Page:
our expectation that insurance premium rates would either remain relatively stable or increase moderately in 2021;
our expectation that “insurable exposure units,” which are units that insurance companies use to measure or express insurance exposed to risk (such as property values, sales and payroll levels) to determine what premium to charge the insured, would increase modestly as compared to the prior year due to the impact in 2020 of the COVID-19 pandemic, facilitating moderate revenue growth for many of our businesses;
our previous investments in technology, incentive plans, expanding our capabilities and moderate increases to travel and related, along with moderate expected Organic Revenue growth would benefit our year-over-year operating margins modestly in 2021
our expectation that certain businesses we acquired in the previous three years, which had lower operating margins versus other comparable businesses we operate, would further grow profitably and have a positive impact on our overall 2021 operating margins.

For each financial performance measure, we make no payout for performance below a certain threshold. As part of our pay-for-performance framework, the Compensation Committee adopted payout curves that are intended to incentivize performance generally within a “target payout corridor” and that provide for incrementally higher and lower payouts for performance outside of the target payout corridor. Payout percentages for each financial performance measure were calculated based on the following tables:

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Determination of 2021 Annual Cash Incentive Payouts. In the first quarter of 2022, the Compensation Committee reviewed actual 2021 performance of each financial performance measure against the target performance for each such measure as set forth in the following table:

FINANCIAL
PERFORMANCE
MEASURE
  TARGET   ACTUAL     PERCENTAGE
OF TARGET
PERFORMANCE
  PAYOUT
PERCENTAGE
Adjusted EBITDAC Margin   31.4%   33.3% (1)     198%
Company Organic Revenue growth   4.3%   10.4%     242%   200%
Retail segment Organic Revenue growth   4.0%   11.0%     275%   200%
National Programs segment Organic Revenue growth - adjusted   4.6%   12.3%     267%   200%
(1) In calculating the Company’s Adjusted EBITDAC Margin, the Committee excluded: (i) the negative impact of the Company’s non-cash stock-based compensation expense, including expenses related to our ESPP, in excess of what was reflected in the Company’s Board-approved 2021 budget, and (ii) the positive impact of the net gain on disposal resulting from sales of books of businesses in 2021.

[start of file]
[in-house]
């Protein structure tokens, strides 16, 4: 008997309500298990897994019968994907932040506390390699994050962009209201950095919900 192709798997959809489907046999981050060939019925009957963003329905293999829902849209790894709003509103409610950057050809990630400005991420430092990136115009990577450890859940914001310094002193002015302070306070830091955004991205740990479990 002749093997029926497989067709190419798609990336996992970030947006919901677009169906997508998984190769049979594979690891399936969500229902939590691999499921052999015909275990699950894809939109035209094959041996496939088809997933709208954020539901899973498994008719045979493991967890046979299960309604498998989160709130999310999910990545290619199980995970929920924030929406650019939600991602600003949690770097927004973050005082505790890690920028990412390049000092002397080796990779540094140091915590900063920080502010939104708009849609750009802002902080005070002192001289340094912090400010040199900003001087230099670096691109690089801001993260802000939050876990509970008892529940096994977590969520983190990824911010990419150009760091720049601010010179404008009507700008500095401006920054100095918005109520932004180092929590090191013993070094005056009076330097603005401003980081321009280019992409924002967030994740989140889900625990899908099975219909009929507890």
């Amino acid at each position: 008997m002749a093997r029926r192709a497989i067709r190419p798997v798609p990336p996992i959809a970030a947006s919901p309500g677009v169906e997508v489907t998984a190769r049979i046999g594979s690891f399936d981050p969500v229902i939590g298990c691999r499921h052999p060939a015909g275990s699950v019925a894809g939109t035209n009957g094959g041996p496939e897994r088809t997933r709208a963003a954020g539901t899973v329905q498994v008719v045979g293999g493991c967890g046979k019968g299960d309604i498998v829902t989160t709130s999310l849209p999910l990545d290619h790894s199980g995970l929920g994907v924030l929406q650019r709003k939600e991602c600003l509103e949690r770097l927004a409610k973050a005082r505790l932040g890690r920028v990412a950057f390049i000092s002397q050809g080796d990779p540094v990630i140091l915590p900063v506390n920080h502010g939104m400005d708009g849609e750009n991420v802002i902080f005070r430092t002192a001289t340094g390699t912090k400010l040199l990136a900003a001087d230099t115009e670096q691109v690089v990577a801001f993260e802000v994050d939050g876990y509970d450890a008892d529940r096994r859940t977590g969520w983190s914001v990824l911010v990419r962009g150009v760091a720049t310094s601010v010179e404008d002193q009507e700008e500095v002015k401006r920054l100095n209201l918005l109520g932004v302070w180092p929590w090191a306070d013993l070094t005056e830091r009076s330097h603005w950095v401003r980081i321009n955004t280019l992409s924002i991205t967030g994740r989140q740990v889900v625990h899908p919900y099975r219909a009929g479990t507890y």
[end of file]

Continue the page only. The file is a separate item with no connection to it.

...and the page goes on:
In making its determination to exclude the negative impact of the Company’s non-cash stock-based compensation expense, including expenses related to our ESPP, in excess of what was reflected in the Company’s Board-approved 2021 budget, the Committee considered the fact that the higher-than-budgeted non-cash stock-based compensation expense, including expenses related to our ESPP, for 2021 was the result of above-target performance by the Company for those grants of restricted stock made in February 2018 under our 2010 SIP, which resulted in the issuance of additional shares of restricted stock, as well as higher-than-expected expenses related to our ESPP, which were driven by a higher-than-expected participation rate in our ESPP, and a higher-than-expected price of our common stock. For additional information about those grants of restricted stock made in February 2018 under our 2010 SIP, see “Equity Incentive Plan Outcomes in 2021” below.

These strong outcomes were driven primarily by:

●  higher-than-anticipated levels of new business,

●  better retention of existing business,

●  expansion of exposure units at rates higher than expected as the economy was recovering from the impact of the COVID-19 pandemic in 2020 and

●  insurance rate increases within our operating segments.

As a result of a higher level of Organic Revenue, we were able to leverage our expense base, and we delivered strong profit-sharing contingent commissions (revenues from insurance companies based upon the volume and the growth and/or profitability of the business placed with such companies during the prior year) and strong guaranteed supplemental commissions (commissions from insurance companies based solely upon the volume of the business placed with such companies during the current year), all of which contributed to our strong Adjusted EBITDAC Margin.

With respect to the achievement of personal objectives by each of the Named Executive Officers, which accounts for 20% of the 2021 cash incentive amount for each Named Executive Officer, the Compensation Committee evaluated the level of achievement for each Named Executive Officer’s personal objectives in the first quarter of 2022. The evaluation for Mr. Powell Brown, our Chief Executive Officer, was made by the Compensation Committee. For the other Named Executive Officers, the Compensation Committee, after discussion, consideration and review, accepted without modification the recommendations as proposed by the Chief Executive Officer. The Compensation Committee evaluated the achievement of each Named Executive Officer’s personal objectives in their totality instead of assigning a weight to each particular personal objective.

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NAME   PERSONAL OBJECTIVES   PERSONAL
OBJECTIVE
PORTION OF 2021
CASH INCENTIVE
(0-200% OF
TARGET)
J. Powell Brown  

  contribution to driving the Company’s talent agenda, including recruiting, development, diversity and culture

  contribution to identifying and evaluating acquisition candidates that fit culturally and provide appropriate financial returns

  contribution to driving the Company’s technology and data strategy to create new capabilities and enhance the customer experience

  contribution to delivering profitable growth for the Company

●  contribution to balancing the Company’s capital allocation to drive shareholder returns